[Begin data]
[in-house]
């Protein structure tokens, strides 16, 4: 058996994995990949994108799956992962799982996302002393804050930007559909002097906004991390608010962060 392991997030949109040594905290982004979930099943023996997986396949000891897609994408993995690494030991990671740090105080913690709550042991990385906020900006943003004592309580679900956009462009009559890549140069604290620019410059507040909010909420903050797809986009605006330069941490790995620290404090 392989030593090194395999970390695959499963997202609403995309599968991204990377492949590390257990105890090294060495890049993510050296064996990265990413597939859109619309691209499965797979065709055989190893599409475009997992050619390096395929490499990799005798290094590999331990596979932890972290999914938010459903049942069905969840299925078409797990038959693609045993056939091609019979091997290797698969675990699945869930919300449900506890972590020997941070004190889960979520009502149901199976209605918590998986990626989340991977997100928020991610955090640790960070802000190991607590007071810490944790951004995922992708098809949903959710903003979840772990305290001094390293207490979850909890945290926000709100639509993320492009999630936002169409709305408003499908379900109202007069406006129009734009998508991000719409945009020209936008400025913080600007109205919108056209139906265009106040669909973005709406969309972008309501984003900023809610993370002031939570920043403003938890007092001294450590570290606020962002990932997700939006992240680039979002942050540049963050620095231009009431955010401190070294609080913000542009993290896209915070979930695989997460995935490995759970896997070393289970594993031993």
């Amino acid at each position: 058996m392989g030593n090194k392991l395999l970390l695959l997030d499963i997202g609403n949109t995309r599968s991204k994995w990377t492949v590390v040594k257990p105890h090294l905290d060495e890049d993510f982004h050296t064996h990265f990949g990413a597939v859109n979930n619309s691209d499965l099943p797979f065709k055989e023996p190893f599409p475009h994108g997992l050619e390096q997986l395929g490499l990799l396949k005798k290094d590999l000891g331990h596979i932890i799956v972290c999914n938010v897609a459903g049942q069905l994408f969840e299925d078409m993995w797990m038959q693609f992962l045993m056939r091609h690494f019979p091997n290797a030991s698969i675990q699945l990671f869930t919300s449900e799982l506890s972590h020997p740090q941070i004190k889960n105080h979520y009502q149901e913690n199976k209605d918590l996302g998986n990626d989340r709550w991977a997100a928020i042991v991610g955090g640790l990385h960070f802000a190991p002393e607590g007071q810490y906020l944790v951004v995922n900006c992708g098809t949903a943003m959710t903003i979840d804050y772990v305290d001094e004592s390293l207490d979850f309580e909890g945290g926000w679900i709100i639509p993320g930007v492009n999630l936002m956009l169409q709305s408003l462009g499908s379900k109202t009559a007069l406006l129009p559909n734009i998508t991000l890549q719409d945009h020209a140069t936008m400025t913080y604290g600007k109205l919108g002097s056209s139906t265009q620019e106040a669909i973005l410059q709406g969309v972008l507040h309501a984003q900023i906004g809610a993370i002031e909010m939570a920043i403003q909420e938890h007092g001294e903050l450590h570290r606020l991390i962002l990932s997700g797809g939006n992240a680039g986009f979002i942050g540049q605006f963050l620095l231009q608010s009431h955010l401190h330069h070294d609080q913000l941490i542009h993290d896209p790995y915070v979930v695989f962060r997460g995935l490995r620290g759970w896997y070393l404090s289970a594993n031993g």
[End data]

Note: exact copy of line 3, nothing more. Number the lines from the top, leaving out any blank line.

């Amino acid at each position: 058996m392989g030593n090194k392991l395999l970390l695959l997030d499963i997202g609403n949109t995309r599968s991204k994995w990377t492949v590390v040594k257990p105890h090294l905290d060495e890049d993510f982004h050296t064996h990265f990949g990413a597939v859109n979930n619309s691209d499965l099943p797979f065709k055989e023996p190893f599409p475009h994108g997992l050619e390096q997986l395929g490499l990799l396949k005798k290094d590999l000891g331990h596979i932890i799956v972290c999914n938010v897609a459903g049942q069905l994408f969840e299925d078409m993995w797990m038959q693609f992962l045993m056939r091609h690494f019979p091997n290797a030991s698969i675990q699945l990671f869930t919300s449900e799982l506890s972590h020997p740090q941070i004190k889960n105080h979520y009502q149901e913690n199976k209605d918590l996302g998986n990626d989340r709550w991977a997100a928020i042991v991610g955090g640790l990385h960070f802000a190991p002393e607590g007071q810490y906020l944790v951004v995922n900006c992708g098809t949903a943003m959710t903003i979840d804050y772990v305290d001094e004592s390293l207490d979850f309580e909890g945290g926000w679900i709100i639509p993320g930007v492009n999630l936002m956009l169409q709305s408003l462009g499908s379900k109202t009559a007069l406006l129009p559909n734009i998508t991000l890549q719409d945009h020209a140069t936008m400025t913080y604290g600007k109205l919108g002097s056209s139906t265009q620019e106040a669909i973005l410059q709406g969309v972008l507040h309501a984003q900023i906004g809610a993370i002031e909010m939570a920043i403003q909420e938890h007092g001294e903050l450590h570290r606020l991390i962002l990932s997700g797809g939006n992240a680039g986009f979002i942050g540049q605006f963050l620095l231009q608010s009431h955010l401190h330069h070294d609080q913000l941490i542009h993290d896209p790995y915070v979930v695989f962060r997460g995935l490995r620290g759970w896997y070393l404090s289970a594993n031993g």